I know I'm getting long here.....with your bike, you should get as absolutely basic: helmet, water bottle & cage (any decent bike store will throw a bottle and cage in for free--ASK), and a pump for the tires (that you can attach to the frame of the bike and take with you). If you're a handy person and think you can change a flat on the road, then get a patch kit and tire irons (to remove the tire). If you're brand new to cycling, you might skip that part because it can take a little practice to not only change the tire, but get the wheel lined up just right when you reattach it. So...in that case, ask the shop to recommend an "instant" solution or hey, go geeky and have them put in Mr. Tuffy tire liners (serious cyclists scoff at these, but since you're not exactly racing and counting every ounce, your big concern is just not getting stranded somewhere with a flat tire, right? )

If you can swing it, I recommend a small seat pack. It attaches under the seat and you can put your ID (always carry it!), some change/money, your car keys (when you take your bike to a special place for a ride!), kleenex, and any amount of oddments (mine always has a rescue inhaler in it).

OK...sorry for the long note. I just LOVE talking about cycling (duh).
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Old 12-16-2005, 03:36 PM   #7
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Well, I couldn't wait until the weekend, so my husband and I checked out bikes last night. I did opt for the hybrid and purchased the Trek 7200. My husband has a true "mountain" bike, so that is why I assumed I needed one. But we will stick to bike trails mostly so the hybrid seemed to fit my needs.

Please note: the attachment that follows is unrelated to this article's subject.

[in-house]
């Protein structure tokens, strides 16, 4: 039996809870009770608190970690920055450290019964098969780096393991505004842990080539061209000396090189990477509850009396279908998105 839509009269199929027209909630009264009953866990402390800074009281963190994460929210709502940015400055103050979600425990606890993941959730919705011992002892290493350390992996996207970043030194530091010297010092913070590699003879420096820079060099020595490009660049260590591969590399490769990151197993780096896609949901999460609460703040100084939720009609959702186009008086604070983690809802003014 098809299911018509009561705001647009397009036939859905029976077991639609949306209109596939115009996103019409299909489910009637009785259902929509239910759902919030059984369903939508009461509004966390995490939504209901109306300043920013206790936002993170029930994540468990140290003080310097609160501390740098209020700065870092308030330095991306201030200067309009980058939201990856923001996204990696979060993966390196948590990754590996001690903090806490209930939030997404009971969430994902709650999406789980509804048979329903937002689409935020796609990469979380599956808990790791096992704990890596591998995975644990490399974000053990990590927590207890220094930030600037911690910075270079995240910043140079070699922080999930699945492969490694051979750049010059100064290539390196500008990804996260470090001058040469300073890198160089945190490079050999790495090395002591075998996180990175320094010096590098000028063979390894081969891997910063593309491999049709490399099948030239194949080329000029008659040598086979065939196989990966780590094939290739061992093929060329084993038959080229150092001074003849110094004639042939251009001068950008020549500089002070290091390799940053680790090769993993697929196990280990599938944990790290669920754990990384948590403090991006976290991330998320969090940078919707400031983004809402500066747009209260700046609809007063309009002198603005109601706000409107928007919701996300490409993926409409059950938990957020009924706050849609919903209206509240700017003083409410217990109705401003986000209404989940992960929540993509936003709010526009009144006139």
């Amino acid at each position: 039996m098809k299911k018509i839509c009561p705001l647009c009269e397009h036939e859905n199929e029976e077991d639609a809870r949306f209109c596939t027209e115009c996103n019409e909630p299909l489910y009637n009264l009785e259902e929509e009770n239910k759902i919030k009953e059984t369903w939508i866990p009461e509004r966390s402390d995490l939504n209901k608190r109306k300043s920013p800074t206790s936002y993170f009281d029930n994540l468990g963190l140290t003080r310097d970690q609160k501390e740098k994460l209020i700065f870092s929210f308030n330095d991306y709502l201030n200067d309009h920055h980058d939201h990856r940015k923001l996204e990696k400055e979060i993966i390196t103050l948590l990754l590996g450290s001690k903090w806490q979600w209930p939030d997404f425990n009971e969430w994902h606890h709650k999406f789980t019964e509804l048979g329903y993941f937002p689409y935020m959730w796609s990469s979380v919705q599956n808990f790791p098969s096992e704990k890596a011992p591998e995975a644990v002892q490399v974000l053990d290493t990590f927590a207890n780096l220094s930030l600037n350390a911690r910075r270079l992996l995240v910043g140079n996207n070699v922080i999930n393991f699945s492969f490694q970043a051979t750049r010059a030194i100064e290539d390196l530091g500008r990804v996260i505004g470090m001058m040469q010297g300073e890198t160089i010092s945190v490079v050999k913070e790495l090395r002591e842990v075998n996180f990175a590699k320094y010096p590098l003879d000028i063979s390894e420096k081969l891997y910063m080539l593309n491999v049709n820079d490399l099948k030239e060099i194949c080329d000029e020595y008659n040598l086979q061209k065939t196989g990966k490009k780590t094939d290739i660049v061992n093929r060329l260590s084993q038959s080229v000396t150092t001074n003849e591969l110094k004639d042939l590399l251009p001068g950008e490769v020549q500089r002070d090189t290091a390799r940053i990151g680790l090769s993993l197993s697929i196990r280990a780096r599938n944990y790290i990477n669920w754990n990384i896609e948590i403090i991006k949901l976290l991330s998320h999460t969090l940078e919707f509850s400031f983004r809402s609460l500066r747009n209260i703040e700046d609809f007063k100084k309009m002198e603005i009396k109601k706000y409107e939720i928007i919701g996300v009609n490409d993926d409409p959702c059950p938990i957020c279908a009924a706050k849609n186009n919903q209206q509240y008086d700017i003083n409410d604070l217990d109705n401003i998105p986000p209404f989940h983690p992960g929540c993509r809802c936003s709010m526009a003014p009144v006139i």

I realized the women's bikes (including Jessica's specialized) didn't fit me very well with my height, so I went with men's styles. I got the 20" frame on the Trek and it fit perfectly. Although when they adjusted the seat, it seems so high compared to what I am used to riding. I guess the old way of sitting on your seat and being able to put your feet on the ground is not an efficient riding position and show how long it has been since I rode.

We tried to get them to throw in the helmet, but no luck. But I did get a water bottle and cage thrown in. I get 2 free services...they recommended one in 30-60 days depending on how often I ride to check gears and fit, then another appt a year or so from now. The components on the 7200 seem great, so I don't expect problems. I can also go to a 3 hours free class to learn how to maintain the bike.

Thanks again for all the helpful feedback!!
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Old 12-16-2005, 10:07 PM   #8
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Burgie! How exciting! I have a trek too (a borderline hybrid/mtn bike--I can take it on the dirt trails, but wouldn't do anything gnarly with it). You're gonna have SO MUCH FUN :-) Getting the two services is good. Usually your cables (brakes and gears) stretch a bit with use so that's why the first one is in the 1-2 month time frame (depending on how much you ride it). The bike should be pretty well settled in by then. I always feel so independent when I load up for a day's trip on my mountain bike (I'm lucky--there are some great "rail trails" around here so...it's dirt, it's away from roads, but the grades on the climbs are really manageable). I bought a set of rear packs for mine and I'll cart tons of water, a book, lunch, etc. (the thing ways a ton when I head out LOL) and just take off for a day. It's a great STRONG feeling
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Old 12-18-2005, 05:54 PM   #9
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Wooo! Yay for new bikes! I'm 5'9" but I have a very long torso. My good friend is 6' but when we sit next to eachother, I look taller because her torso is much shorter. My specialized fits my long torso but she had to go with a different style. Weird how we're all built so different.